Newspaper article Pittsburgh Post-Gazette (Pittsburgh, PA)

Back-to-Back Falling Flat Consecutive Losses Allow New Jersey to Extend Atlantic Lead Devils 3, Penguins 1

Newspaper article Pittsburgh Post-Gazette (Pittsburgh, PA)

Back-to-Back Falling Flat Consecutive Losses Allow New Jersey to Extend Atlantic Lead Devils 3, Penguins 1

Article excerpt

Pete DeBoer sounded like a worried man, and for good reason.

Several of them, actually.

It was late Saturday morning, and his New Jersey Devils were about to begin a home-and-home series against the Penguins.

DeBoer, aware that the Penguins had spanked New Jersey, 5-1, a week earlier, told reporters of the importance of neutralizing their speed, of avoiding penalties and of playing defense as a five-man unit from one end of the rink to the other.

And of the consequences for failing to do any of that.

"You can't let up in any zone, or give this team any room anywhere on the ice," he said. "Or they'll make you pay for it."

Although DeBoer's players couldn't hear those words, they absorbed every syllable of his message.

Enough to earn two 3-1 victories, including one Sunday night at Consol Energy Center that ran their winning streak to five games and tightened their hold on first place in the Atlantic Division.

The Penguins, conversely, have lost consecutive games for the second time this season and slipped to 8-5 after generating just two goals, both on power plays, in 120 minutes in their lost weekend.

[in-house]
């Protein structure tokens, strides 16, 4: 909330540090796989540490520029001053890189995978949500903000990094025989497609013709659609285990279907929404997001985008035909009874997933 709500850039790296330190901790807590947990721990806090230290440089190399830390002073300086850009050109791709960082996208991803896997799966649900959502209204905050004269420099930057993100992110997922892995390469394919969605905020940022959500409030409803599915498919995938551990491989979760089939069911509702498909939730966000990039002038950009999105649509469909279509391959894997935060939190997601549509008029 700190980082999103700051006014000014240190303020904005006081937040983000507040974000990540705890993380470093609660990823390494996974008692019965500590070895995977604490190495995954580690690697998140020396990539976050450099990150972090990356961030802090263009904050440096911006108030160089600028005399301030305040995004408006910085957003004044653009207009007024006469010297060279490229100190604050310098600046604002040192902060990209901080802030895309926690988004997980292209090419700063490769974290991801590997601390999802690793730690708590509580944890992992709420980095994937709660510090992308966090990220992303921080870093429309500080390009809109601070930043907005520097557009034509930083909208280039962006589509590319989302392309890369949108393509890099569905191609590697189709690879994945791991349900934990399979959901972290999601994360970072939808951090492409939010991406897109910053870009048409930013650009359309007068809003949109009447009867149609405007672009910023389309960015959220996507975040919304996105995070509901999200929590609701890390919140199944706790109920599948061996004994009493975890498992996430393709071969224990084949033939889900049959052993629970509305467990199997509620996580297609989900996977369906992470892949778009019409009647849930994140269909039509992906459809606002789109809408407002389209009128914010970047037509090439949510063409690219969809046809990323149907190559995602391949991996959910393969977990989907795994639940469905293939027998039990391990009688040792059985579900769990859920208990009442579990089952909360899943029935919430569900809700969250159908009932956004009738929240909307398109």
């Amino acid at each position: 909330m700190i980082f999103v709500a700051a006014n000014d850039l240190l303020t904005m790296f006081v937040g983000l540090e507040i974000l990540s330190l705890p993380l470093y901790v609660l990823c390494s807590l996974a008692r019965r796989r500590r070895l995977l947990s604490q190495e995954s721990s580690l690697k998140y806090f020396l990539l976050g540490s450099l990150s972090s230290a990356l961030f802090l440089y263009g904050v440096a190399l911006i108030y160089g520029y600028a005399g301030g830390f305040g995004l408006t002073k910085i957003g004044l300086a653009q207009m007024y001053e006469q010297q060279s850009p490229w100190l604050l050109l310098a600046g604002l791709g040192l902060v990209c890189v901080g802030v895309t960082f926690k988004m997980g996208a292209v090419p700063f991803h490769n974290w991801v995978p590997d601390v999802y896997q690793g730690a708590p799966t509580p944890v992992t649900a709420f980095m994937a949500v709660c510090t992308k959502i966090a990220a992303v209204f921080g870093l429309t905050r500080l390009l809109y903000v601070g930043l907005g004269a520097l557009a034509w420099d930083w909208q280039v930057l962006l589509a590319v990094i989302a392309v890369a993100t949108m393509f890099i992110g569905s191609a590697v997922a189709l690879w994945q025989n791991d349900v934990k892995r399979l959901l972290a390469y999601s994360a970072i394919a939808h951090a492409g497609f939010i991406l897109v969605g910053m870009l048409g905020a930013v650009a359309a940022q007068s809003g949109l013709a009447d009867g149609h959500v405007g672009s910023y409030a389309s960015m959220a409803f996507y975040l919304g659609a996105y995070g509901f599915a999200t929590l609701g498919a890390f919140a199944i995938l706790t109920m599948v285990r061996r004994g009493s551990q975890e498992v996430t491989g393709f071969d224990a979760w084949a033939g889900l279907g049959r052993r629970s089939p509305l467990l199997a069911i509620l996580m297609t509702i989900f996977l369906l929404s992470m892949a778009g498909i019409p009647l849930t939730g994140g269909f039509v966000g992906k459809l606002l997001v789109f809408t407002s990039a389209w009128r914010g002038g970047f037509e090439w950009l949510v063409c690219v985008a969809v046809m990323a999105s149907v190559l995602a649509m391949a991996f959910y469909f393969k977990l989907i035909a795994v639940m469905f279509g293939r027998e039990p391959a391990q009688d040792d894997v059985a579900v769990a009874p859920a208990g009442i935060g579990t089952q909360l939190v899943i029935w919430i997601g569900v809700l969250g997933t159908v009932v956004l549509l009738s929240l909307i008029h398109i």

Although stingy team defense has long been the cornerstone of the Devils' game, New Jersey has added a dimension to it with an emphasis on keeping the play 180 or so feet away from its goaltender.

When the Devils can force opponents to invest a lot of time and energy in preventing goals, as happened Sunday night, there isn't much left to try to generate offense of their own.

"They do a good job of wearing you down in your own zone," Penguins right winger James Neal said. "As good as any team does."

There's nothing flashy about the Devils' approach. They methodically move the puck through the neutral zone and into the opposing team's end and work to keep it there for as long as possible, and they are opportunistic when the pressure they exert forces a mistake.

"We want to control the puck down low, get chances from the point and battle it out in front of the net," Devils center Ryan Carter said. "I think that frustrated them, without the chance to get their feet going. It takes away their offense."

That's a pretty sound game plan. …

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